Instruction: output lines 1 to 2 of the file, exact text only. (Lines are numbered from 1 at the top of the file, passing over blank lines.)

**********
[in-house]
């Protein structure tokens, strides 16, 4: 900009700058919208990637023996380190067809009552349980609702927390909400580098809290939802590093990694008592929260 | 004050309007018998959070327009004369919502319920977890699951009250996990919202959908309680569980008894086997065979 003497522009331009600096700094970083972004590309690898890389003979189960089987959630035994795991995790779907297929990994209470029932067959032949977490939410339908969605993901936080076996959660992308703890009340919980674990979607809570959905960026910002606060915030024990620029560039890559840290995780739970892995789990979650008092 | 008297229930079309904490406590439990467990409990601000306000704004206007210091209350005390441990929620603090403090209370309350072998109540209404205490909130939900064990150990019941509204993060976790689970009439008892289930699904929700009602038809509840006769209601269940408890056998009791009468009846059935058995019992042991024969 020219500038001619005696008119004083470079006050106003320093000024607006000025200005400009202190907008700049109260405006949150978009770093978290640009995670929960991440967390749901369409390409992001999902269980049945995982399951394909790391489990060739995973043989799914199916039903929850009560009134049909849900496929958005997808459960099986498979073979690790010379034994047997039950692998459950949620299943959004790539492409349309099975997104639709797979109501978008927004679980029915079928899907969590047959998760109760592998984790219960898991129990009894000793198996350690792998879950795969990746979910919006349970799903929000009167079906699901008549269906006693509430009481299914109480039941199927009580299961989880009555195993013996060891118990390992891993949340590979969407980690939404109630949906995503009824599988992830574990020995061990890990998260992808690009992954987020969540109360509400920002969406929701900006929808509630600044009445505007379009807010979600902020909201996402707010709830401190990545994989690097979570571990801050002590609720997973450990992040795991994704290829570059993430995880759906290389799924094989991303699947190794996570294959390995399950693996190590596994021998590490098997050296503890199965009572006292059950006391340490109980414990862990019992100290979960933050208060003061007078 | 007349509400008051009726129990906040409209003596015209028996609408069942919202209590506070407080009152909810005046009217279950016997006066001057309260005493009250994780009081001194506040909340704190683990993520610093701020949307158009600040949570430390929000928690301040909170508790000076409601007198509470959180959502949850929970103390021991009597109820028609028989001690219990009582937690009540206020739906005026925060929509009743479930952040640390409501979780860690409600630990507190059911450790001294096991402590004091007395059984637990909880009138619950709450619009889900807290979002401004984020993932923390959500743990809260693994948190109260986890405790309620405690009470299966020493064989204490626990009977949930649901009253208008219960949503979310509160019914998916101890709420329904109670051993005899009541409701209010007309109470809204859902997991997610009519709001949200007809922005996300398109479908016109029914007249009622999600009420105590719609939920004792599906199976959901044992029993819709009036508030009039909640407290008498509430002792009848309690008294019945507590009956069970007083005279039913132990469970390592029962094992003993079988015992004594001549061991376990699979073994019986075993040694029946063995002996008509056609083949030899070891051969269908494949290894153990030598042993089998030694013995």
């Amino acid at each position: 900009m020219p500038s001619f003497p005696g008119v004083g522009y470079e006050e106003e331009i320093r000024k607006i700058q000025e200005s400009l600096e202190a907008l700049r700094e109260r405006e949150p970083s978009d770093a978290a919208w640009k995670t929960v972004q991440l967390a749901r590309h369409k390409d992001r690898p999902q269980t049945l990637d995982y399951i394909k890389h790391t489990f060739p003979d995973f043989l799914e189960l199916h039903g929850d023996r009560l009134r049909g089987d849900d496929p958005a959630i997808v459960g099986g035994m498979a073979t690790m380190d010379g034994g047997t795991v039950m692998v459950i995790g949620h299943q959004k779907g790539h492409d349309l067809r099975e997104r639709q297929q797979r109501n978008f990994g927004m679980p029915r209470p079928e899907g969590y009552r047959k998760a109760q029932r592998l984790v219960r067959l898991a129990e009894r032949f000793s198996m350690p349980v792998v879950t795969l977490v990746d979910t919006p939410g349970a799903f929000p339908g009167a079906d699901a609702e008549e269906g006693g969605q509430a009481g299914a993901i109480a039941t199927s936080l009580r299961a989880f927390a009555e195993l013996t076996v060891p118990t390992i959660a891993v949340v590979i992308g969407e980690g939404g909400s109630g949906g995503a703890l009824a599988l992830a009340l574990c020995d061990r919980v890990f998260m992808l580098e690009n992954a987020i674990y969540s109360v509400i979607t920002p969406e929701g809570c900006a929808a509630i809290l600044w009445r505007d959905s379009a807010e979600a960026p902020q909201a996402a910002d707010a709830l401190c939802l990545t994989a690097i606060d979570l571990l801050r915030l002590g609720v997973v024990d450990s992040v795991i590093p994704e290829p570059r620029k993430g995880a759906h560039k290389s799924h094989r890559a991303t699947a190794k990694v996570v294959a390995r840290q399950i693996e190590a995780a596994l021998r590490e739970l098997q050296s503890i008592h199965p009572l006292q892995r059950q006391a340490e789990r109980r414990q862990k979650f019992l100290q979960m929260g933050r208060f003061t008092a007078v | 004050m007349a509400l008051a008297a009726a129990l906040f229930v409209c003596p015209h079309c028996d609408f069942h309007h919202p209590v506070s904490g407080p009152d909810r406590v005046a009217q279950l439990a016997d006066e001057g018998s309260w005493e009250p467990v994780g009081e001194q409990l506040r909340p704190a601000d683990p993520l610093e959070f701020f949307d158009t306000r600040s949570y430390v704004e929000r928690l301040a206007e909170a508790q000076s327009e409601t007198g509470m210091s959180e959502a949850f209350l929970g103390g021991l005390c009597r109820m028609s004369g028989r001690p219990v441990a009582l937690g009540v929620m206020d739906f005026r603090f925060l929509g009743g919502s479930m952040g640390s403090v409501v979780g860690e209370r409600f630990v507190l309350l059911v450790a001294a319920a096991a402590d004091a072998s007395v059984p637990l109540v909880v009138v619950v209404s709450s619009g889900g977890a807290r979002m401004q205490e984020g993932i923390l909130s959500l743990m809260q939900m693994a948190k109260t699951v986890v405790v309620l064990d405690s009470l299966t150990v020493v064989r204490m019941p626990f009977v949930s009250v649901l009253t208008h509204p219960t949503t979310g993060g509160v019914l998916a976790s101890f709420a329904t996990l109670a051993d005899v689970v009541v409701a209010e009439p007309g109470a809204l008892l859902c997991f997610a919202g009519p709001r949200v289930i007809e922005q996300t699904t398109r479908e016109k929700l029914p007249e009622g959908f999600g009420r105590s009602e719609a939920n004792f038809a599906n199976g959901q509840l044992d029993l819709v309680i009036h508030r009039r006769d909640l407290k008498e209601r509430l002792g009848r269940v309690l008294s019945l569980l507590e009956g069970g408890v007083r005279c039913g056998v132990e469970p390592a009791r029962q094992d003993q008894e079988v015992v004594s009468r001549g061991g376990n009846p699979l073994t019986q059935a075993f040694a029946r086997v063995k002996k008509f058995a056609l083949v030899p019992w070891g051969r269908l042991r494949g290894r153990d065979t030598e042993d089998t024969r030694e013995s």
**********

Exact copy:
[in-house]
């Protein structure tokens, strides 16, 4: 900009700058919208990637023996380190067809009552349980609702927390909400580098809290939802590093990694008592929260 | 004050309007018998959070327009004369919502319920977890699951009250996990919202959908309680569980008894086997065979 003497522009331009600096700094970083972004590309690898890389003979189960089987959630035994795991995790779907297929990994209470029932067959032949977490939410339908969605993901936080076996959660992308703890009340919980674990979607809570959905960026910002606060915030024990620029560039890559840290995780739970892995789990979650008092 | 008297229930079309904490406590439990467990409990601000306000704004206007210091209350005390441990929620603090403090209370309350072998109540209404205490909130939900064990150990019941509204993060976790689970009439008892289930699904929700009602038809509840006769209601269940408890056998009791009468009846059935058995019992042991024969 020219500038001619005696008119004083470079006050106003320093000024607006000025200005400009202190907008700049109260405006949150978009770093978290640009995670929960991440967390749901369409390409992001999902269980049945995982399951394909790391489990060739995973043989799914199916039903929850009560009134049909849900496929958005997808459960099986498979073979690790010379034994047997039950692998459950949620299943959004790539492409349309099975997104639709797979109501978008927004679980029915079928899907969590047959998760109760592998984790219960898991129990009894000793198996350690792998879950795969990746979910919006349970799903929000009167079906699901008549269906006693509430009481299914109480039941199927009580299961989880009555195993013996060891118990390992891993949340590979969407980690939404109630949906995503009824599988992830574990020995061990890990998260992808690009992954987020969540109360509400920002969406929701900006929808509630600044009445505007379009807010979600902020909201996402707010709830401190990545994989690097979570571990801050002590609720997973450990992040795991994704290829570059993430995880759906290389799924094989991303699947190794996570294959390995399950693996190590596994021998590490098997050296503890199965009572006292059950006391340490109980414990862990019992100290979960933050208060003061007078 | 007349509400008051009726129990906040409209003596015209028996609408069942919202209590506070407080009152909810005046009217279950016997006066001057309260005493009250994780009081001194506040909340704190683990993520610093701020949307158009600040949570430390929000928690301040909170508790000076409601007198509470959180959502949850929970103390021991009597109820028609028989001690219990009582937690009540206020739906005026925060929509009743479930952040640390409501979780860690409600630990507190059911450790001294096991402590004091007395059984637990909880009138619950709450619009889900807290979002401004984020993932923390959500743990809260693994948190109260986890405790309620405690009470299966020493064989204490626990009977949930649901009253208008219960949503979310509160019914998916101890709420329904109670051993005899009541409701209010007309109470809204859902997991997610009519709001949200007809922005996300398109479908016109029914007249009622999600009420105590719609939920004792599906199976959901044992029993819709009036508030009039909640407290008498509430002792009848309690008294019945507590009956069970007083005279039913132990469970390592029962094992003993079988015992004594001549061991376990699979073994019986075993040694029946063995002996008509056609083949030899070891051969269908494949290894153990030598042993089998030694013995």